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More than talk

January 31, 2006

IF HISTORY HAS TAUGHT US anything, President Bush will spend part of his State of the Union address tonight stressing the importance of achieving energy independence from foreign sources of oil, strengthening Social Security, reducing the costs of healthcare and producing a fiscally responsible budget. After all, he's made these pledges four years in a row without much to show for it, so why stop now?

The White House has been downplaying expectations of any major new initiative being unveiled, for which we can be thankful. One of Bush's last big ideas to actually be signed into law, Medicare's prescription drug benefit, has been a disaster in execution since before the presidential ink was even dry. The 10-year, $395-billion price tag has now become a five-year projection, according to the president's proposed 2006 budget, and as Times staff writer Lisa Girion detailed Monday, the low-income seniors for which the benefit was purportedly created have been having a particularly difficult time enrolling in the program since it began Jan. 1. And given the president's inability to move ahead with his Social Security reform, it will be hard to make too much of his health savings accounts initiative.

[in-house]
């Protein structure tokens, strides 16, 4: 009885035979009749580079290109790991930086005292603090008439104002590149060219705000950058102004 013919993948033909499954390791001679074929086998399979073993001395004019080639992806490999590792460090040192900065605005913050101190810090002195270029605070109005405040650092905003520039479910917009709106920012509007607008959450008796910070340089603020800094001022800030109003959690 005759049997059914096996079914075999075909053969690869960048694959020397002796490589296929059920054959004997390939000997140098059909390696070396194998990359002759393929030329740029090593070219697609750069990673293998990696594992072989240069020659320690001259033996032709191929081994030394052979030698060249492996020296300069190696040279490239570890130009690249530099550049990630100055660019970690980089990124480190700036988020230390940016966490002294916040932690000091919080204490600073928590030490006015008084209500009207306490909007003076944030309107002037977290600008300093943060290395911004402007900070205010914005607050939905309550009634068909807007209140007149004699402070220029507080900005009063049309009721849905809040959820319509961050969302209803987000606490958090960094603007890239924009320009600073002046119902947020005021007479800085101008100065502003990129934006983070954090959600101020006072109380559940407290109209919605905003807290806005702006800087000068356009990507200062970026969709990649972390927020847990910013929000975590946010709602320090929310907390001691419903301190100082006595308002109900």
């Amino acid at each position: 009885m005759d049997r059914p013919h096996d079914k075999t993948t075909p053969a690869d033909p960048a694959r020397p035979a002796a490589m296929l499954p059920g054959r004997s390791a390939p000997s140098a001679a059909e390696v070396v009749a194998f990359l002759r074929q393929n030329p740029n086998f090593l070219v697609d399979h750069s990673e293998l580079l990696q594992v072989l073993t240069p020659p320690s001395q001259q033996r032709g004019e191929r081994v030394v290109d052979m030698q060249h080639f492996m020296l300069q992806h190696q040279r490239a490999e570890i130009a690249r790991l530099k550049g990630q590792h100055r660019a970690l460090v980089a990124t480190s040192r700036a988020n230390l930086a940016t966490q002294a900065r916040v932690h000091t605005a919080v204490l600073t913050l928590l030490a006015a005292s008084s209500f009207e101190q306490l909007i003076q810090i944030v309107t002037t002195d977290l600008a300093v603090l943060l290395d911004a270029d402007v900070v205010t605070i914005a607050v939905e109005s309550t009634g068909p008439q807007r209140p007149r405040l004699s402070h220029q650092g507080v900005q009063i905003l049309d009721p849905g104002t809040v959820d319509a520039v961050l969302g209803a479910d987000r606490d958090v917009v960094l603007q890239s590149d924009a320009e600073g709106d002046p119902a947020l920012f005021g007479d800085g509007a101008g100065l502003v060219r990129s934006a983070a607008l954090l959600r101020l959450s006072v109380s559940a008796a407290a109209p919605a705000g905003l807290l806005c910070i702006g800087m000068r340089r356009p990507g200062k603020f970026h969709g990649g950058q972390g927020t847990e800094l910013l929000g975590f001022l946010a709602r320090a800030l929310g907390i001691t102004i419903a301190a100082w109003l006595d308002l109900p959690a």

Bush's most famous State of the Union gambit -- referring to Iraq, Iran and North Korea as the "axis of evil" in 2002 -- arguably hastened, rather than halted, the latter two regimes' hunt for nuclear weapons.

If Bush wants to think big, he need look no further than the federal government's projected $400-billion deficit this year, or the 37% increase in non-defense discretionary spending on his watch. The president has not vetoed a single piece of legislation while in office. The 2005 Transportation Act, rightly labeled a "monstrosity" by Sen. John McCain (R-Ariz.), contained more than 6,000 individual pieces of pork (including Republican Sen. Ted Stevens' infamous "bridge to nowhere" in Alaska), and cost taxpayers $286 billion, a full $36 billion more than Bush initially said he would accept. If the president can't back up his own flimsy veto threats, it's no wonder there isn't enough money left over for projects that are actually necessary.

Bush should also start addressing some of the other perennials he keeps trotting out, including an overhaul of the nation's immigration laws and energy-independence measures that transcend handouts to Prius buyers and an obsession with drilling in a certain state far north. The administration also needs to flesh out how it plans to live up to its "forward strategy of freedom" in the Middle East and Central Asia.

As the president will surely point out, there is a war on, and serious times call for serious governance. He can begin by taking his own words, and his own promises, more seriously.

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